And under Rule 102, Section 1 of the Revised Rules of Court, it is provided that "Except as otherwise expressly provided by law, the writ of habeas corpus shall extend to all cases of illegal confinement or detention by which any person is deprived of his liberty, or by which the rightful custody of any person is withheld from the person entitled thereto."

He may also avail himself of the writ where as a consequence of a judicial proceeding (a) there has been a deprivation of a constitutional right resulting in the restraint of a person; (b) the court had no jurisdiction to impose the sentence; or (c) an excessive penalty has been imposed, as such sentence is void as to such excess.[4]

However, in this case, we find that there was no violation of the constitutional rights of the accused and a resultant deprivation of liberty or due process of law. In fact, the petition may be viewed as an attempt at a second motion for reconsideration of a final decision of the Court, disguised as one for habeas corpus. The accused were sentenced to the supreme penalty of death as a result of a valid accusation, trial, and judgment by a court of competent jurisdiction, after a fair and equitable trial.

The factual milieu does not show a mistrial or a violation of the constitutional rights of the accused. As ruled by this Court, in its decision of September 25, 1997, "the constitutional infirmity cannot affect the conclusion since accused-appellants did not make any confessions or admissions in regard to the crime charged. Further the earring recovered from Jury Andal was not obtained in the course of the investigation itself, but obtained through a search incident to a lawful arrest."[5]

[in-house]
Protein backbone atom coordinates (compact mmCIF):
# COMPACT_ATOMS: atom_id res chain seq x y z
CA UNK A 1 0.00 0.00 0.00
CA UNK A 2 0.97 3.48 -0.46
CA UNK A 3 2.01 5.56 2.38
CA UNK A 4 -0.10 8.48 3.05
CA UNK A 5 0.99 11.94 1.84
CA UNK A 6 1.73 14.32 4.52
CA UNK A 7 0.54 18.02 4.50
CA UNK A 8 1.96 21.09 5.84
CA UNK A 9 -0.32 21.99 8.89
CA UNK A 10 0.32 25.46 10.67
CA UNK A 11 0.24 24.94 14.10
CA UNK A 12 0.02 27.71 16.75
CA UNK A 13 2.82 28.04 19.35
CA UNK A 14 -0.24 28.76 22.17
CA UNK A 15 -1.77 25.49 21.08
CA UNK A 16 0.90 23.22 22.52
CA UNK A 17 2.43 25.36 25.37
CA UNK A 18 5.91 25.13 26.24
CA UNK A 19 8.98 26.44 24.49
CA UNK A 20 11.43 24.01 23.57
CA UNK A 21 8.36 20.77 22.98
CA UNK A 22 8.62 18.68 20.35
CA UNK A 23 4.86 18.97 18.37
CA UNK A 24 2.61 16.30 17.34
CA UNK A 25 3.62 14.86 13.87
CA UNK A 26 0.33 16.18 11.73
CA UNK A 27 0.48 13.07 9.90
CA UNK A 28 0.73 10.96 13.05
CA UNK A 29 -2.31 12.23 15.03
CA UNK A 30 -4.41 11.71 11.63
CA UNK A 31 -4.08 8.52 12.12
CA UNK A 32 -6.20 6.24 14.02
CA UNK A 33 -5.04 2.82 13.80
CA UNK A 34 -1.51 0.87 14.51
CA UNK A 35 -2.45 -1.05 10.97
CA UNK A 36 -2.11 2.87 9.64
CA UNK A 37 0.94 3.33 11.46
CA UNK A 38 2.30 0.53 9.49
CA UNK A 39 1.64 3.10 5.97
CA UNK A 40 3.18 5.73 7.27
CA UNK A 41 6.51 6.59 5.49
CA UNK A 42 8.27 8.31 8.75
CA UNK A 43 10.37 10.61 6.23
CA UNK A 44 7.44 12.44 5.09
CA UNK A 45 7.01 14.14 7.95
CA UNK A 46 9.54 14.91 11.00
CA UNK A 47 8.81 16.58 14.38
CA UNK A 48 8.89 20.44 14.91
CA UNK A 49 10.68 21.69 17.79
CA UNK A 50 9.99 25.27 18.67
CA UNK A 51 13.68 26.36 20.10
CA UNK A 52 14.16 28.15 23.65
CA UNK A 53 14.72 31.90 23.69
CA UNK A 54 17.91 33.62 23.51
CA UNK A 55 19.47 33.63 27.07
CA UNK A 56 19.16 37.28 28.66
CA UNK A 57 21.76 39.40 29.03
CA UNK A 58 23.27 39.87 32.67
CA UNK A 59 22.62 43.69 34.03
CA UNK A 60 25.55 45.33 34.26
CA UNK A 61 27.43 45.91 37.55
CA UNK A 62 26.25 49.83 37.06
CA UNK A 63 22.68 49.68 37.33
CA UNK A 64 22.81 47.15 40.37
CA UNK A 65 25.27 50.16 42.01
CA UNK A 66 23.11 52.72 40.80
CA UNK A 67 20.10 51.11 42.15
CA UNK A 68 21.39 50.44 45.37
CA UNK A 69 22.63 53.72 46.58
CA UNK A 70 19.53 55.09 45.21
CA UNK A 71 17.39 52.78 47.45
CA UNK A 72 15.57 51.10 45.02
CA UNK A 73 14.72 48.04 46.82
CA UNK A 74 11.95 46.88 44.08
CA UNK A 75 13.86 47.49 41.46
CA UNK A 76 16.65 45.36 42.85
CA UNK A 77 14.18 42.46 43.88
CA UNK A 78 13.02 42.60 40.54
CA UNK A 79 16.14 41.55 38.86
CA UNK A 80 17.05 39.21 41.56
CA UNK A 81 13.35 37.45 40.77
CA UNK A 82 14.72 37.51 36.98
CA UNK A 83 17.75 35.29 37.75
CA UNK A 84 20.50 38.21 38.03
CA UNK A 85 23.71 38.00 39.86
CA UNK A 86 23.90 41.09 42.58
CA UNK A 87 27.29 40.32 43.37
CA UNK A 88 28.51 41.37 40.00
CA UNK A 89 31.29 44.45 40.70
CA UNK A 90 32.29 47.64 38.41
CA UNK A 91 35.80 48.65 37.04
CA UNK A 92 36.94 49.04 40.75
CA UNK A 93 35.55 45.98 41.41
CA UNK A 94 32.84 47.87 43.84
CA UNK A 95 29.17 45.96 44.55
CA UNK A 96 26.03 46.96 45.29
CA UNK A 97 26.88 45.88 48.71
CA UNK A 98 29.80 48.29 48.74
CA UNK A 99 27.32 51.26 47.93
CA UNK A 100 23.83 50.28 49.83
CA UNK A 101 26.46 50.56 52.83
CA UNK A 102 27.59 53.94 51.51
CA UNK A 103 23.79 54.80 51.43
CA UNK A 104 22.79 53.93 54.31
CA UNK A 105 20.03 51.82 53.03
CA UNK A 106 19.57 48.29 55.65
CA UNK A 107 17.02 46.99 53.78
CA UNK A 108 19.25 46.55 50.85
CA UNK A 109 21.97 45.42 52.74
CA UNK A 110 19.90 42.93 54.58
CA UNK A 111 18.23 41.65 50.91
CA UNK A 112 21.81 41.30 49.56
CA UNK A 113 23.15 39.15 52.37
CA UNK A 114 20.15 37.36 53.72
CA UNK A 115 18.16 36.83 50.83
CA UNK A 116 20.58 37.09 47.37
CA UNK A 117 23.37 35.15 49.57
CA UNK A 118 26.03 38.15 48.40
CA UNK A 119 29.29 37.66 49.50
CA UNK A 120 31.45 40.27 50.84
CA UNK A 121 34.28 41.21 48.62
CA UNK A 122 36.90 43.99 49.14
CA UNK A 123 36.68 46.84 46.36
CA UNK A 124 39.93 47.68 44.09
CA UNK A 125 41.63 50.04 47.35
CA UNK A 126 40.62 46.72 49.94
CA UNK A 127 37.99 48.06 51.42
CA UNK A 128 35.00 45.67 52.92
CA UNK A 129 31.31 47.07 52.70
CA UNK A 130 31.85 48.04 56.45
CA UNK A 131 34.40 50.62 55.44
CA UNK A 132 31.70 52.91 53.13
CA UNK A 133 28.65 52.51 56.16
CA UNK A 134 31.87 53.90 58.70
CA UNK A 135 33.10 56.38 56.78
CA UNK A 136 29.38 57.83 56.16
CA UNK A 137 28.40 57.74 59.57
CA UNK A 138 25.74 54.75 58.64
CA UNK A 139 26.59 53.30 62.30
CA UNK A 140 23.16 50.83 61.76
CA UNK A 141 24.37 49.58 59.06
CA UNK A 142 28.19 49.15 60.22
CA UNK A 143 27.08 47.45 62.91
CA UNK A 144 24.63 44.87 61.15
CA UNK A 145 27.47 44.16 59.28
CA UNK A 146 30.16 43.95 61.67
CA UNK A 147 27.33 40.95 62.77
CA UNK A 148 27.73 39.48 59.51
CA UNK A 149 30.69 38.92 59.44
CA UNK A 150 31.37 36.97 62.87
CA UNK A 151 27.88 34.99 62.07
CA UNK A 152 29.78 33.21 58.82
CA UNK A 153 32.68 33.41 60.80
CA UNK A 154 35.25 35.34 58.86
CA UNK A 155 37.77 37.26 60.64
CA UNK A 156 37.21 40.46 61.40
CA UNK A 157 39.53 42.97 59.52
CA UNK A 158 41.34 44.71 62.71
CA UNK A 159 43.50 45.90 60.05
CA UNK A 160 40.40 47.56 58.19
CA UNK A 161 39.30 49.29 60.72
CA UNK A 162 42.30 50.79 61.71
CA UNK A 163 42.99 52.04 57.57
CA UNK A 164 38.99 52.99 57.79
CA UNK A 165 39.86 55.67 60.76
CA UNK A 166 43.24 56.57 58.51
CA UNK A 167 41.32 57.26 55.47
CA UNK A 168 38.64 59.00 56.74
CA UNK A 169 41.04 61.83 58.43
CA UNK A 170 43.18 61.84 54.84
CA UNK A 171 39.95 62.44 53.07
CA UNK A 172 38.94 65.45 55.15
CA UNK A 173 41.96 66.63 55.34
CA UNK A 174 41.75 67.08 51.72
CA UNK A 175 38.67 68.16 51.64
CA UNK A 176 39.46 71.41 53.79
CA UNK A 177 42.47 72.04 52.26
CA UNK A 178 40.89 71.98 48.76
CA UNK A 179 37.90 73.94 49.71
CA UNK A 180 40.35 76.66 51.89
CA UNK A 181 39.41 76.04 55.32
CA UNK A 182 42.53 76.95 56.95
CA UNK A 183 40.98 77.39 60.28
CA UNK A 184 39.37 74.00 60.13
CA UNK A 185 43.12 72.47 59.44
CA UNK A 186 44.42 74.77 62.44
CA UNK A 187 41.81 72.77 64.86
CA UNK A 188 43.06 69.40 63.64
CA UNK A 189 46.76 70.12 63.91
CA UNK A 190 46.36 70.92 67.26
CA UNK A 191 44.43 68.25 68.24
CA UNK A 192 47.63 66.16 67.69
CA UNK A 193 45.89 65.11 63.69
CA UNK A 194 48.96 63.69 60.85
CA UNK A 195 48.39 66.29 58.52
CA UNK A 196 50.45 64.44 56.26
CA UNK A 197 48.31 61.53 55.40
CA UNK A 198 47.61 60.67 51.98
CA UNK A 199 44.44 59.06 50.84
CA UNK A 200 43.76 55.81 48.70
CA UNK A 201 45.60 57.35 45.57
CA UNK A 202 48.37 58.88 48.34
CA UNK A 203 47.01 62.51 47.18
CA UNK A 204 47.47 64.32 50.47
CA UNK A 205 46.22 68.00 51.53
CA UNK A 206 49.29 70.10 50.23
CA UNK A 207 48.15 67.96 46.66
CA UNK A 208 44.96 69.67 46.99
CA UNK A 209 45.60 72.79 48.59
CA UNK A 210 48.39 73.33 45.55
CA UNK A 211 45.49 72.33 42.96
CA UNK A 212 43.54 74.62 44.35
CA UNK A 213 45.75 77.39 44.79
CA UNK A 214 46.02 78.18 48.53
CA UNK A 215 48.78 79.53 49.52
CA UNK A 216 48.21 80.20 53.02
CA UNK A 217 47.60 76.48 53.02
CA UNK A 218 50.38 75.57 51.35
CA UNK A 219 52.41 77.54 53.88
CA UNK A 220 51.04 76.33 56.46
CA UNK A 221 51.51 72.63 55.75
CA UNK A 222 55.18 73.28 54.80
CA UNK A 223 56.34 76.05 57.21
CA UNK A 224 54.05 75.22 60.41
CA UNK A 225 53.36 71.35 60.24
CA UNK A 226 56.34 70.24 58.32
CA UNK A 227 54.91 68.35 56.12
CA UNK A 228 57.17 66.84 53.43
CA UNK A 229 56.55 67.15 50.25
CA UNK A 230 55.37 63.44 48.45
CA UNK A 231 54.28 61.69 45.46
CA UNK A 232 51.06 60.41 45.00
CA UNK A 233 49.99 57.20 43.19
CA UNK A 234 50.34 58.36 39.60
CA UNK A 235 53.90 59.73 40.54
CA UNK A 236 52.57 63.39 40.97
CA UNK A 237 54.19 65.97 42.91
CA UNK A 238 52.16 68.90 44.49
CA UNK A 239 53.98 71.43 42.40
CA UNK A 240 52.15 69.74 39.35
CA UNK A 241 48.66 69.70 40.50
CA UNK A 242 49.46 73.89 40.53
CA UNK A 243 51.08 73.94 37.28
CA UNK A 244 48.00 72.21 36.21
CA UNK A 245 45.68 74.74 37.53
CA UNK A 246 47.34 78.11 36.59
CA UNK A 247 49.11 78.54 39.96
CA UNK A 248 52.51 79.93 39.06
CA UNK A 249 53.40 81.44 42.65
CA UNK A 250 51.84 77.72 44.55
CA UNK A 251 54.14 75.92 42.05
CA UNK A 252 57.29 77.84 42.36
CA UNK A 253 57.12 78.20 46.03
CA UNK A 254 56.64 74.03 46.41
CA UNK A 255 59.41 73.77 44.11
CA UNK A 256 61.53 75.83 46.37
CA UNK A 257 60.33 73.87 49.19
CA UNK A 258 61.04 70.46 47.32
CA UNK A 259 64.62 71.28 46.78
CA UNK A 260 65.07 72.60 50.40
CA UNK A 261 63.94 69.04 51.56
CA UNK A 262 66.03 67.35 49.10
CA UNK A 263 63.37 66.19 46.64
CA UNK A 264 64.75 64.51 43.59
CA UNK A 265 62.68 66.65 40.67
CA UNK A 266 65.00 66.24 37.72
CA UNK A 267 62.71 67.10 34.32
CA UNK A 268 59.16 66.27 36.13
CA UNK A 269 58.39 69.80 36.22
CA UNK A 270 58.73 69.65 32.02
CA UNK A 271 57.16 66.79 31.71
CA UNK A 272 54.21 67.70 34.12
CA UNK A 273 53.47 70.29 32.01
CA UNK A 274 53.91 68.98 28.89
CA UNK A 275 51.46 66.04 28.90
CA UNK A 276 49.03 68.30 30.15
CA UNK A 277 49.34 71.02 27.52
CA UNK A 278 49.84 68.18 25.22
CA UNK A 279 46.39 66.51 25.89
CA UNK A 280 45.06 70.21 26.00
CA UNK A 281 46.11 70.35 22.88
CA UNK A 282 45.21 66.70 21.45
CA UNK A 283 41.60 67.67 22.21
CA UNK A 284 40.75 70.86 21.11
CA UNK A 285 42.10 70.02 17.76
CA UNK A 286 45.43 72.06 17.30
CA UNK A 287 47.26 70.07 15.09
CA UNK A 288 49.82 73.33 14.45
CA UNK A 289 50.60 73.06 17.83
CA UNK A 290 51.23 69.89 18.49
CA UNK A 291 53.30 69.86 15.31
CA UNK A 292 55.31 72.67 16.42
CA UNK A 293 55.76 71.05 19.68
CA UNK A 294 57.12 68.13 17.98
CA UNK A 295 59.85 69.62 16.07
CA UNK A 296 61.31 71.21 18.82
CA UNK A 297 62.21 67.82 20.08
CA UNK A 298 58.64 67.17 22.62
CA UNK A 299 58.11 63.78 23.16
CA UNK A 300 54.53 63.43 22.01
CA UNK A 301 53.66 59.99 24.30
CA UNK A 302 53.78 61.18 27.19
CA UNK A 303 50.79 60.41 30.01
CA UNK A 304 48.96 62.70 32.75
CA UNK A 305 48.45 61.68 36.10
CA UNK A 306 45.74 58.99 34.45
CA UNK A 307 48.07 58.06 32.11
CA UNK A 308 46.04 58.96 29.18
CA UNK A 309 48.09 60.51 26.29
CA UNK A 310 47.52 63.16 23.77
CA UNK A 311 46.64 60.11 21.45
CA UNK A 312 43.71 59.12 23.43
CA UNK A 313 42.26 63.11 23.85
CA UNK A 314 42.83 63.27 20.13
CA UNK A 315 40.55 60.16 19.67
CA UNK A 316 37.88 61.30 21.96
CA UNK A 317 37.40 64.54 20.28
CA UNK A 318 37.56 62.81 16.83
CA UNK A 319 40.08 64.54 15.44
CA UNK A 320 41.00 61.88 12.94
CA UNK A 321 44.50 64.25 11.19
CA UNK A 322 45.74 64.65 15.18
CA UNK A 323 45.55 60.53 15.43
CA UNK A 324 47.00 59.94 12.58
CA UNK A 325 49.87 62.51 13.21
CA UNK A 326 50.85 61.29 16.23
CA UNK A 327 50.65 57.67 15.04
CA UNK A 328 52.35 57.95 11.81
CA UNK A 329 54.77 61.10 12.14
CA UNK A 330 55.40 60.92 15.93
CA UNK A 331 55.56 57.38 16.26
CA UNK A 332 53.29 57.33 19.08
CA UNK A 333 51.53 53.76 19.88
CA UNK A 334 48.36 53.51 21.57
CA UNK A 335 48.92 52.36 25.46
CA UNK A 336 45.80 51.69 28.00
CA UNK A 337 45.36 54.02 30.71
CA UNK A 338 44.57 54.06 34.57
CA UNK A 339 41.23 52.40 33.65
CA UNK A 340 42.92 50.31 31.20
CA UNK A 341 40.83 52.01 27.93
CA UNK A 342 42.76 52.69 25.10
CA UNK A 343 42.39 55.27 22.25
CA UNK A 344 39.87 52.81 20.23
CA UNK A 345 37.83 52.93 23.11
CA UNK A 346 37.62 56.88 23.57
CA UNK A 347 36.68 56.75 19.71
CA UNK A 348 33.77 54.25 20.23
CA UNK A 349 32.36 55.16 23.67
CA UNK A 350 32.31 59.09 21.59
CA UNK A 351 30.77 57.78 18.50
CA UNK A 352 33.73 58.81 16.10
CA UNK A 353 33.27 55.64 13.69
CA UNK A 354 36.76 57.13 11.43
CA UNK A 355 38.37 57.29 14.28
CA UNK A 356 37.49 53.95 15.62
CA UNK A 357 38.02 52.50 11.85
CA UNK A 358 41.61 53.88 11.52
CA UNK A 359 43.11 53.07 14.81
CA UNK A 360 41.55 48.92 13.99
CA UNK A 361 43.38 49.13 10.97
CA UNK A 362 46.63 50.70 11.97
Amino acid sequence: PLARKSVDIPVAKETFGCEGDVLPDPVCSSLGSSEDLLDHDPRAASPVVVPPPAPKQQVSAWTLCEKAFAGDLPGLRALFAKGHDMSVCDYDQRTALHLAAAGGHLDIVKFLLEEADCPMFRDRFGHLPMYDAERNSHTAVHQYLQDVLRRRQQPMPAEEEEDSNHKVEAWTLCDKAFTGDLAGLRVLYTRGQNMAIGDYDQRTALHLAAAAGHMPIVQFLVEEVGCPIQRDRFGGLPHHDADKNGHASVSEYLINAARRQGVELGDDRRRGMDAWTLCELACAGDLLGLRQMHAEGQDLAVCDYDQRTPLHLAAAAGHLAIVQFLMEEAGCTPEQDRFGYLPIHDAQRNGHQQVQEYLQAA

The Court has held in a long cases, that "any illegality attendant during the arrest is deemed cured when the accused voluntarily submitted themselves to the jurisdiction of the court by entering their plea"[6].

The trial court therefore had jurisdiction to try the case. The Court subsequently affirmed the decision based on a careful consideration of the evidence presented both by the prosecution and the defense. The absence of the testimony of Rufino Andal due to the failure of the defense counsel to present him as a witness will not make the judgment of the lower court invalid or void. The case was decided on the evidence presented, which this Court considered sufficient to support the judgment of conviction.